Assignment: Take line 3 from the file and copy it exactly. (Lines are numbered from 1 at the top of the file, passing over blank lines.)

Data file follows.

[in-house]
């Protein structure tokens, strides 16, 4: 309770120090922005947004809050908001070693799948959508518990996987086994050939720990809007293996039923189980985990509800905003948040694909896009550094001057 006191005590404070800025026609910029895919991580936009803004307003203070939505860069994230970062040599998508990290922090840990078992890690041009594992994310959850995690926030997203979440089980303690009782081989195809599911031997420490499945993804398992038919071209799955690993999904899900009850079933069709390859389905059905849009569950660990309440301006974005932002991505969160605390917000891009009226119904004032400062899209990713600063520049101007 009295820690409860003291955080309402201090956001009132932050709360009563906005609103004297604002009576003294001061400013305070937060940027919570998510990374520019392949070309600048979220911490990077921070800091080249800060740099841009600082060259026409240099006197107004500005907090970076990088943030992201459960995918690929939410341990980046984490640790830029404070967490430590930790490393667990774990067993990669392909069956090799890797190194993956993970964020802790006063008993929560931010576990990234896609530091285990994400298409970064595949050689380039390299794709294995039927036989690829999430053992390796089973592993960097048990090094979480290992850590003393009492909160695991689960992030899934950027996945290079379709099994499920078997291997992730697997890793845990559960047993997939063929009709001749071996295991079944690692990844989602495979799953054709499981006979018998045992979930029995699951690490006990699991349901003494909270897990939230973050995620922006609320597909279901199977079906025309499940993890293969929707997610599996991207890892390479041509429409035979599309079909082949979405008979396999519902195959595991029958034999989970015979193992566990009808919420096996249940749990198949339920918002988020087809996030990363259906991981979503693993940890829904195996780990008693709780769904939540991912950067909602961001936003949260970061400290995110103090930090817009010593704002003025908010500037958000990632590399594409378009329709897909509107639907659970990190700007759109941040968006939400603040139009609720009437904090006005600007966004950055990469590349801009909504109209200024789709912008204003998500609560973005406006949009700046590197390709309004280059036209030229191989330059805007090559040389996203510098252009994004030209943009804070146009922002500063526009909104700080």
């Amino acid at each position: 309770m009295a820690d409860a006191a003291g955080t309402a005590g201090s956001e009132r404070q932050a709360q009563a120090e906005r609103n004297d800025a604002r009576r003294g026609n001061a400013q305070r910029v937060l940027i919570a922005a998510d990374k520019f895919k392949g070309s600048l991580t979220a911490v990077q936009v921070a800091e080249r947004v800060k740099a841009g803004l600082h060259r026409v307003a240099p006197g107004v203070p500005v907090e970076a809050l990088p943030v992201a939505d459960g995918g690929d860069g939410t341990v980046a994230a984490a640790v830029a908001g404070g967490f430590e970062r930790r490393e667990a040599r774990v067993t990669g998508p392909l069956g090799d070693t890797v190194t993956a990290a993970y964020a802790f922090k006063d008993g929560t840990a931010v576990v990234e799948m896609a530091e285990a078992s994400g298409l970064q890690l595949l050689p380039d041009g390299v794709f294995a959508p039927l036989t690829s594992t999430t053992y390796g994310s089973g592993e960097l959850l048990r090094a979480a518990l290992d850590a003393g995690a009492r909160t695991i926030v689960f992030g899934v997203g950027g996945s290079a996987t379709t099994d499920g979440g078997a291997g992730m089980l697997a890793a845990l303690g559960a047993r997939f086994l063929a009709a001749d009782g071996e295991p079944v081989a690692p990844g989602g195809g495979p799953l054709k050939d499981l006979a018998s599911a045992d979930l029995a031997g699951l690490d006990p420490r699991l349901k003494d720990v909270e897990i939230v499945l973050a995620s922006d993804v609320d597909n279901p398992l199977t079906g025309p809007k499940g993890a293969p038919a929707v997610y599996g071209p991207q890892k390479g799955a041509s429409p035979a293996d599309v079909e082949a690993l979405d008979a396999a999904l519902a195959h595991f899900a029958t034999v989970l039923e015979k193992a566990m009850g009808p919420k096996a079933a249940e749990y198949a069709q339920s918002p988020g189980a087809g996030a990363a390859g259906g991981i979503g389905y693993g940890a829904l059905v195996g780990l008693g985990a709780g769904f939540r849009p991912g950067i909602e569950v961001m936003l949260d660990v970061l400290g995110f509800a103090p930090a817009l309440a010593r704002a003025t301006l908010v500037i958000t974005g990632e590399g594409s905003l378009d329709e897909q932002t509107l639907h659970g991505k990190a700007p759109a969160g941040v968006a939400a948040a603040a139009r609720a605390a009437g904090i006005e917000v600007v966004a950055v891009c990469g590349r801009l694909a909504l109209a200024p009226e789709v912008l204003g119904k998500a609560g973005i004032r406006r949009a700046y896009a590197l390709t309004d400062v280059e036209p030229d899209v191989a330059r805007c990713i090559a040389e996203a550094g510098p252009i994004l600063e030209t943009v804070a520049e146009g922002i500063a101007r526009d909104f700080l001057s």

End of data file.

């Amino acid at each position: 309770m009295a820690d409860a006191a003291g955080t309402a005590g201090s956001e009132r404070q932050a709360q009563a120090e906005r609103n004297d800025a604002r009576r003294g026609n001061a400013q305070r910029v937060l940027i919570a922005a998510d990374k520019f895919k392949g070309s600048l991580t979220a911490v990077q936009v921070a800091e080249r947004v800060k740099a841009g803004l600082h060259r026409v307003a240099p006197g107004v203070p500005v907090e970076a809050l990088p943030v992201a939505d459960g995918g690929d860069g939410t341990v980046a994230a984490a640790v830029a908001g404070g967490f430590e970062r930790r490393e667990a040599r774990v067993t990669g998508p392909l069956g090799d070693t890797v190194t993956a990290a993970y964020a802790f922090k006063d008993g929560t840990a931010v576990v990234e799948m896609a530091e285990a078992s994400g298409l970064q890690l595949l050689p380039d041009g390299v794709f294995a959508p039927l036989t690829s594992t999430t053992y390796g994310s089973g592993e960097l959850l048990r090094a979480a518990l290992d850590a003393g995690a009492r909160t695991i926030v689960f992030g899934v997203g950027g996945s290079a996987t379709t099994d499920g979440g078997a291997g992730m089980l697997a890793a845990l303690g559960a047993r997939f086994l063929a009709a001749d009782g071996e295991p079944v081989a690692p990844g989602g195809g495979p799953l054709k050939d499981l006979a018998s599911a045992d979930l029995a031997g699951l690490d006990p420490r699991l349901k003494d720990v909270e897990i939230v499945l973050a995620s922006d993804v609320d597909n279901p398992l199977t079906g025309p809007k499940g993890a293969p038919a929707v997610y599996g071209p991207q890892k390479g799955a041509s429409p035979a293996d599309v079909e082949a690993l979405d008979a396999a999904l519902a195959h595991f899900a029958t034999v989970l039923e015979k193992a566990m009850g009808p919420k096996a079933a249940e749990y198949a069709q339920s918002p988020g189980a087809g996030a990363a390859g259906g991981i979503g389905y693993g940890a829904l059905v195996g780990l008693g985990a709780g769904f939540r849009p991912g950067i909602e569950v961001m936003l949260d660990v970061l400290g995110f509800a103090p930090a817009l309440a010593r704002a003025t301006l908010v500037i958000t974005g990632e590399g594409s905003l378009d329709e897909q932002t509107l639907h659970g991505k990190a700007p759109a969160g941040v968006a939400a948040a603040a139009r609720a605390a009437g904090i006005e917000v600007v966004a950055v891009c990469g590349r801009l694909a909504l109209a200024p009226e789709v912008l204003g119904k998500a609560g973005i004032r406006r949009a700046y896009a590197l390709t309004d400062v280059e036209p030229d899209v191989a330059r805007c990713i090559a040389e996203a550094g510098p252009i994004l600063e030209t943009v804070a520049e146009g922002i500063a101007r526009d909104f700080l001057s």